Seth Whidden (University of Oxford)
“On Voices in the World (Baudelaire, Glissant, Métellus)”
In his famous question to Houssaye, Baudelaire wonders about the ideal poetic prose — the kind that ambitious dreams are made of — and its ability to adapt to the subject’s soul, reverie, and consciousness. A reading of “Le Thyrse” both confirms this and points beyond: to a poetics of voices in the margins, not mediated by a poetic or speaking subject. Writers such as Glissant and Métellus offer their own examples of voice in a prose that is musical without rhythm and rhyme: traces they inherit from that singularly different poetic something that Baudelaire created in Le Spleen de Paris.
Catherine Witt (Reed College)
“Baudelaire, Man of the Clouds”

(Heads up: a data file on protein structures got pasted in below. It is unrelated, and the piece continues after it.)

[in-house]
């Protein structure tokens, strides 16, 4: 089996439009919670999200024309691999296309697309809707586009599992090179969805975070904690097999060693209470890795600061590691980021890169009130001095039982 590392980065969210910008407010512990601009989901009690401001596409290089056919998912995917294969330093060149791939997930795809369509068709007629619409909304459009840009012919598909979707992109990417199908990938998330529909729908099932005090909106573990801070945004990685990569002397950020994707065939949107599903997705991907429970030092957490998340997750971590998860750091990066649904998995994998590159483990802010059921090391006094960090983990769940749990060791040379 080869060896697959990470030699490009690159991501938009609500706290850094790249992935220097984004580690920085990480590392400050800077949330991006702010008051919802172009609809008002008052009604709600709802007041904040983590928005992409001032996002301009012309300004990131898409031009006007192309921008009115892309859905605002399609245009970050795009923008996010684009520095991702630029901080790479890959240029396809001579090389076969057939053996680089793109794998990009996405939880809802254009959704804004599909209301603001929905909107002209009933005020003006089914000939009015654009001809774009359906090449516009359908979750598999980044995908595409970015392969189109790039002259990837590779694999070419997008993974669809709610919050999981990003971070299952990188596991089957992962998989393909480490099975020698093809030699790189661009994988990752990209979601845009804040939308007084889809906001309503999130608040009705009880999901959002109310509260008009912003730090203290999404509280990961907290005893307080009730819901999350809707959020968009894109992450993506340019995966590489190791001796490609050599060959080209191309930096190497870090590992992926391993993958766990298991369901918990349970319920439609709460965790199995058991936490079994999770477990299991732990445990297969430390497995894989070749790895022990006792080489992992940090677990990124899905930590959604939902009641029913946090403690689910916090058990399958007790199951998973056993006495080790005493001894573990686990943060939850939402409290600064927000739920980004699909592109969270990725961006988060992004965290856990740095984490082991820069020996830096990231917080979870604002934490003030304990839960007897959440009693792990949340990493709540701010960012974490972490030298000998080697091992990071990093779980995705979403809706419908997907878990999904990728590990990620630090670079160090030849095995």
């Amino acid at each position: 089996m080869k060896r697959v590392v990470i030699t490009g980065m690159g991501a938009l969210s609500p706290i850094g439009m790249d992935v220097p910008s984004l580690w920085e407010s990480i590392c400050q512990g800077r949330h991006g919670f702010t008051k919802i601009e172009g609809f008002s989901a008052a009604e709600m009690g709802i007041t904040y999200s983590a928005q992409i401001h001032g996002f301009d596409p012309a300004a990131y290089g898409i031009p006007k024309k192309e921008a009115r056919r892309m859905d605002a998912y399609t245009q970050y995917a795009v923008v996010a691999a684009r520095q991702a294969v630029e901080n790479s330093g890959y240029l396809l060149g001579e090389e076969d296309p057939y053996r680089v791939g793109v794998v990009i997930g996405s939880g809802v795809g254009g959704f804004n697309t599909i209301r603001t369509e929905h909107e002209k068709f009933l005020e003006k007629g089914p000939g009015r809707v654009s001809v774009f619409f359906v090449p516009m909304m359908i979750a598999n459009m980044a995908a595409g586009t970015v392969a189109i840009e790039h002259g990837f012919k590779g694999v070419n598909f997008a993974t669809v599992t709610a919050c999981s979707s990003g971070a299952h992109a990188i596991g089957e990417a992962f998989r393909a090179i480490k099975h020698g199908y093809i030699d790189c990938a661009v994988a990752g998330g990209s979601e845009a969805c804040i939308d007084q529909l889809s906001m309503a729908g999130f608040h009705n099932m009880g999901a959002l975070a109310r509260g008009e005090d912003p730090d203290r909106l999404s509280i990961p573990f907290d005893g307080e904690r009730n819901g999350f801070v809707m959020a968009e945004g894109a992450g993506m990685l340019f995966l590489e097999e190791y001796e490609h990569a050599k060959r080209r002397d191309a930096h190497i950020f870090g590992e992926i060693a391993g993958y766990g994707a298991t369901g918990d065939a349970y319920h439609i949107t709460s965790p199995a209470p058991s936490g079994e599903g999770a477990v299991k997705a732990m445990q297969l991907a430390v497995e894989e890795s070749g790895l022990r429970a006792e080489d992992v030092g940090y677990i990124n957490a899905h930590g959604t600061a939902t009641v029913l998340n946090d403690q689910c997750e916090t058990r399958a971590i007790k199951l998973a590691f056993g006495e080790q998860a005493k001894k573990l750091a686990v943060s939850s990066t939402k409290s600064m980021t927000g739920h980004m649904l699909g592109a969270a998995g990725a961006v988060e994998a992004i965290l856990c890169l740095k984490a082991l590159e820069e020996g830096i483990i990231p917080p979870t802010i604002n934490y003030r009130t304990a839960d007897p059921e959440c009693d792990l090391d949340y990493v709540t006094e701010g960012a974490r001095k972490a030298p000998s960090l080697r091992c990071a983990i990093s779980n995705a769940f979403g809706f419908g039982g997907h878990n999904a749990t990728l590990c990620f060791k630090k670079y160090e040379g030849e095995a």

This paper explores a new avenue for thinking about the notion of translation in Baudelaire’s poetic and aesthetic theory, starting with a consideration of his nebulous use of the word “traduction” to describe not only his own praxis as a poet and translator (of Poe and De Quincey), but also the process of artists he admires on account of their ability to produce impressions of the world around them that are filtered through memory and the imagination. The exploration begins with a consideration of the striking recurrence of references to clouds (nuage, nue, nuée) in Baudelaire’s writings around 1859 and 1860. Such references occur in many of the poems he composes in view of the second edition of Les Fleurs du Mal, such as “Les Tableaux Parisiens” and “Le Voyage,” and in Petits Poèmes en prose, but also in his seminal works of art criticism. The 1859 Salon, for example, Baudelaire’s most probing investigation into the workings of imagination in contemporary art, hinges on recollections of skyscapes: the evocative horizons of Delacroix’s paintings, the fleeting atmospheric impressions recaptured by Boudin in his pastel seascapes, and the tumultuous skies of Méryon’s etchings of Paris. In The Painter of Modern Life, references to clouds morph into crowds (foule), multitudes, and veils (voiles) through a complex process of translation between and within languages (French, English, Latin, among others) that unfolds throughout the essay. The word cloud, it would seem, no longer refers to a specific thing or idea, but rather points towards something nameless that never assumes a lasting form even while its appearance, like that of a cloud, repeatedly displays elements of likeness to other forms and words. Understanding the cloud in Baudelaire’s work as an intention towards language, figuration, memory, knowledge, and the unknown is a way of thinking the process of likeness, alteration, and self-alteration that characterizes the creative work of translation.